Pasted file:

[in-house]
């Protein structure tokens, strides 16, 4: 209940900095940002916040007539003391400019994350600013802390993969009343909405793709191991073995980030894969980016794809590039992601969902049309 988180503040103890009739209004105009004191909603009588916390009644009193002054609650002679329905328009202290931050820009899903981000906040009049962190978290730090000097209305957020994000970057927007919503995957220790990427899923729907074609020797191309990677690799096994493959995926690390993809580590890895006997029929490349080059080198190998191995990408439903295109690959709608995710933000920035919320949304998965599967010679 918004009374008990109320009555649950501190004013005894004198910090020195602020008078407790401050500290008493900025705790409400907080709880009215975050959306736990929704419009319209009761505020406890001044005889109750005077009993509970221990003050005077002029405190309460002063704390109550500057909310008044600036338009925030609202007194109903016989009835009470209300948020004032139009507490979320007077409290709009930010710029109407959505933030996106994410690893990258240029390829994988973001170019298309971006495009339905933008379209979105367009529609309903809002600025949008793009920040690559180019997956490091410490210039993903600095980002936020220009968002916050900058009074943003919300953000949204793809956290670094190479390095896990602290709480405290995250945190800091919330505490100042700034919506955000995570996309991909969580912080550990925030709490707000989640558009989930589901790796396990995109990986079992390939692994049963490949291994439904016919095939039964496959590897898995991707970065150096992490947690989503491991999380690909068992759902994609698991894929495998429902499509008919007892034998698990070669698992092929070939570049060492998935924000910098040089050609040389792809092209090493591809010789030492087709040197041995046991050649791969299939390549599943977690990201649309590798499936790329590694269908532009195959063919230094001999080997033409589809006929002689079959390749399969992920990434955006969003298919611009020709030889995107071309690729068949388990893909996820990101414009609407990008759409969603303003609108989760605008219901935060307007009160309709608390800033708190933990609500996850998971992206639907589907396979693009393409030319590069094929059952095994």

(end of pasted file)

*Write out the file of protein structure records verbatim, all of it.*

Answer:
[in-house]
């Protein structure tokens, strides 16, 4: 209940900095940002916040007539003391400019994350600013802390993969009343909405793709191991073995980030894969980016794809590039992601969902049309 988180503040103890009739209004105009004191909603009588916390009644009193002054609650002679329905328009202290931050820009899903981000906040009049962190978290730090000097209305957020994000970057927007919503995957220790990427899923729907074609020797191309990677690799096994493959995926690390993809580590890895006997029929490349080059080198190998191995990408439903295109690959709608995710933000920035919320949304998965599967010679 918004009374008990109320009555649950501190004013005894004198910090020195602020008078407790401050500290008493900025705790409400907080709880009215975050959306736990929704419009319209009761505020406890001044005889109750005077009993509970221990003050005077002029405190309460002063704390109550500057909310008044600036338009925030609202007194109903016989009835009470209300948020004032139009507490979320007077409290709009930010710029109407959505933030996106994410690893990258240029390829994988973001170019298309971006495009339905933008379209979105367009529609309903809002600025949008793009920040690559180019997956490091410490210039993903600095980002936020220009968002916050900058009074943003919300953000949204793809956290670094190479390095896990602290709480405290995250945190800091919330505490100042700034919506955000995570996309991909969580912080550990925030709490707000989640558009989930589901790796396990995109990986079992390939692994049963490949291994439904016919095939039964496959590897898995991707970065150096992490947690989503491991999380690909068992759902994609698991894929495998429902499509008919007892034998698990070669698992092929070939570049060492998935924000910098040089050609040389792809092209090493591809010789030492087709040197041995046991050649791969299939390549599943977690990201649309590798499936790329590694269908532009195959063919230094001999080997033409589809006929002689079959390749399969992920990434955006969003298919611009020709030889995107071309690729068949388990893909996820990101414009609407990008759409969603303003609108989760605008219901935060307007009160309709608390800033708190933990609500996850998971992206639907589907396979693009393409030319590069094929059952095994």